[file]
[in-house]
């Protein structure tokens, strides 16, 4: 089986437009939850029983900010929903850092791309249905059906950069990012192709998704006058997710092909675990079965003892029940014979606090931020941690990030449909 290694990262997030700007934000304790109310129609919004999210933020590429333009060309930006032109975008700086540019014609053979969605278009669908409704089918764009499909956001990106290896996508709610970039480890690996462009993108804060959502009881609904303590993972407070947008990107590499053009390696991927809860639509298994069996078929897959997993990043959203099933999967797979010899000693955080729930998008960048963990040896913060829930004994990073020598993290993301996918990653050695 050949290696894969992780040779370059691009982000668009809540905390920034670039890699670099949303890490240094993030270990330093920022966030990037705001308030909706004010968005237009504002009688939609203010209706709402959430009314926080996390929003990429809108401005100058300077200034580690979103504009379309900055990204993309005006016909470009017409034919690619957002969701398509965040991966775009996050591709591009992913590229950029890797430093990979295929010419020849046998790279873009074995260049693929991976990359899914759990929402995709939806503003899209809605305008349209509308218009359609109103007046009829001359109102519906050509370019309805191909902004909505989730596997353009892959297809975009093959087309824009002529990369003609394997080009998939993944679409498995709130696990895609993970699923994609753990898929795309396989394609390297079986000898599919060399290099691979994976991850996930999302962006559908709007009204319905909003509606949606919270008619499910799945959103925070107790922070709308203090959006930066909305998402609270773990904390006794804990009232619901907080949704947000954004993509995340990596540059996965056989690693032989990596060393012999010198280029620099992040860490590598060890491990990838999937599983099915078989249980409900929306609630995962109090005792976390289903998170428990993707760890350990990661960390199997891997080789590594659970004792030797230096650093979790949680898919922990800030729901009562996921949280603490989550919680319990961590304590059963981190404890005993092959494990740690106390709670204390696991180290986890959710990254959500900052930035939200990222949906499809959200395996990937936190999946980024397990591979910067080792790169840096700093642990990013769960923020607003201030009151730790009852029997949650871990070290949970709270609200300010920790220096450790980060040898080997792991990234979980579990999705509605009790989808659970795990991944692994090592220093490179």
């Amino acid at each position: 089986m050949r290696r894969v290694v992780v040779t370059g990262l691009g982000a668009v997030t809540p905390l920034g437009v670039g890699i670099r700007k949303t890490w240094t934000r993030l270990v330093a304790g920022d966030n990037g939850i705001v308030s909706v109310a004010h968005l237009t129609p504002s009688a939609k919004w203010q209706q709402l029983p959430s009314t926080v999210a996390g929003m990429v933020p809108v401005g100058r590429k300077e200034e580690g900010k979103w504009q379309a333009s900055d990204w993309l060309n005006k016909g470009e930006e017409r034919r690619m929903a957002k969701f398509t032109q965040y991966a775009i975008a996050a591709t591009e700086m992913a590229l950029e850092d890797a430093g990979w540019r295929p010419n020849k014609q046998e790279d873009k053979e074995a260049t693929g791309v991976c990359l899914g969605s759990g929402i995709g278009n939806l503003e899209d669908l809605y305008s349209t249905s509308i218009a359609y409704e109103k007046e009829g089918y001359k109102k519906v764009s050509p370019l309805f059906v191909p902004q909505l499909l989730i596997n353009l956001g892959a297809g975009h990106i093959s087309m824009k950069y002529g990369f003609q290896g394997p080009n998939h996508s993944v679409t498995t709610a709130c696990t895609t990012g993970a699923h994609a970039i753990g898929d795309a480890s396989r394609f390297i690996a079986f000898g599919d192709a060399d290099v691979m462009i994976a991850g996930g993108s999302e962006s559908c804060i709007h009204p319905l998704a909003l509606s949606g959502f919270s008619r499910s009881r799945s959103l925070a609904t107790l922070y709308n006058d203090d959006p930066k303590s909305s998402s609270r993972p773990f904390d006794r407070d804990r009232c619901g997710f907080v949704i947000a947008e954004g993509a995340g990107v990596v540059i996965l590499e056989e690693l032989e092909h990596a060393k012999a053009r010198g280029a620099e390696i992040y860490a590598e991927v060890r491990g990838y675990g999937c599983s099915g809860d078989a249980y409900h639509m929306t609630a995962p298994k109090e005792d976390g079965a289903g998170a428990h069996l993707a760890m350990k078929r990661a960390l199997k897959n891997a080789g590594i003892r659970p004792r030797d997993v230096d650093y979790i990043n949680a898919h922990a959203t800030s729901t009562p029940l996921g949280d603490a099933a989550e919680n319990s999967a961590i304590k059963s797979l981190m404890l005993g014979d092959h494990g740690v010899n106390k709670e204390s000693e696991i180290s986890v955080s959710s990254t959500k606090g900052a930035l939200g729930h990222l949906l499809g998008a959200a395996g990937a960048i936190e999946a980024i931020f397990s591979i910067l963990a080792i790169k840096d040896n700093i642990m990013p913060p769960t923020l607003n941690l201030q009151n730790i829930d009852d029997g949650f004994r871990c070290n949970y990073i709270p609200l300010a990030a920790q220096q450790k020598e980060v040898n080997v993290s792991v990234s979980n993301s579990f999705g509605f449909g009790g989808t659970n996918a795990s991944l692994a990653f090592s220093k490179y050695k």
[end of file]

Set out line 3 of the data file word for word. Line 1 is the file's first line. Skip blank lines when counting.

């Amino acid at each position: 089986m050949r290696r894969v290694v992780v040779t370059g990262l691009g982000a668009v997030t809540p905390l920034g437009v670039g890699i670099r700007k949303t890490w240094t934000r993030l270990v330093a304790g920022d966030n990037g939850i705001v308030s909706v109310a004010h968005l237009t129609p504002s009688a939609k919004w203010q209706q709402l029983p959430s009314t926080v999210a996390g929003m990429v933020p809108v401005g100058r590429k300077e200034e580690g900010k979103w504009q379309a333009s900055d990204w993309l060309n005006k016909g470009e930006e017409r034919r690619m929903a957002k969701f398509t032109q965040y991966a775009i975008a996050a591709t591009e700086m992913a590229l950029e850092d890797a430093g990979w540019r295929p010419n020849k014609q046998e790279d873009k053979e074995a260049t693929g791309v991976c990359l899914g969605s759990g929402i995709g278009n939806l503003e899209d669908l809605y305008s349209t249905s509308i218009a359609y409704e109103k007046e009829g089918y001359k109102k519906v764009s050509p370019l309805f059906v191909p902004q909505l499909l989730i596997n353009l956001g892959a297809g975009h990106i093959s087309m824009k950069y002529g990369f003609q290896g394997p080009n998939h996508s993944v679409t498995t709610a709130c696990t895609t990012g993970a699923h994609a970039i753990g898929d795309a480890s396989r394609f390297i690996a079986f000898g599919d192709a060399d290099v691979m462009i994976a991850g996930g993108s999302e962006s559908c804060i709007h009204p319905l998704a909003l509606s949606g959502f919270s008619r499910s009881r799945s959103l925070a609904t107790l922070y709308n006058d203090d959006p930066k303590s909305s998402s609270r993972p773990f904390d006794r407070d804990r009232c619901g997710f907080v949704i947000a947008e954004g993509a995340g990107v990596v540059i996965l590499e056989e690693l032989e092909h990596a060393k012999a053009r010198g280029a620099e390696i992040y860490a590598e991927v060890r491990g990838y675990g999937c599983s099915g809860d078989a249980y409900h639509m929306t609630a995962p298994k109090e005792d976390g079965a289903g998170a428990h069996l993707a760890m350990k078929r990661a960390l199997k897959n891997a080789g590594i003892r659970p004792r030797d997993v230096d650093y979790i990043n949680a898919h922990a959203t800030s729901t009562p029940l996921g949280d603490a099933a989550e919680n319990s999967a961590i304590k059963s797979l981190m404890l005993g014979d092959h494990g740690v010899n106390k709670e204390s000693e696991i180290s986890v955080s959710s990254t959500k606090g900052a930035l939200g729930h990222l949906l499809g998008a959200a395996g990937a960048i936190e999946a980024i931020f397990s591979i910067l963990a080792i790169k840096d040896n700093i642990m990013p913060p769960t923020l607003n941690l201030q009151n730790i829930d009852d029997g949650f004994r871990c070290n949970y990073i709270p609200l300010a990030a920790q220096q450790k020598e980060v040898n080997v993290s792991v990234s979980n993301s579990f999705g509605f449909g009790g989808t659970n996918a795990s991944l692994a990653f090592s220093k490179y050695k």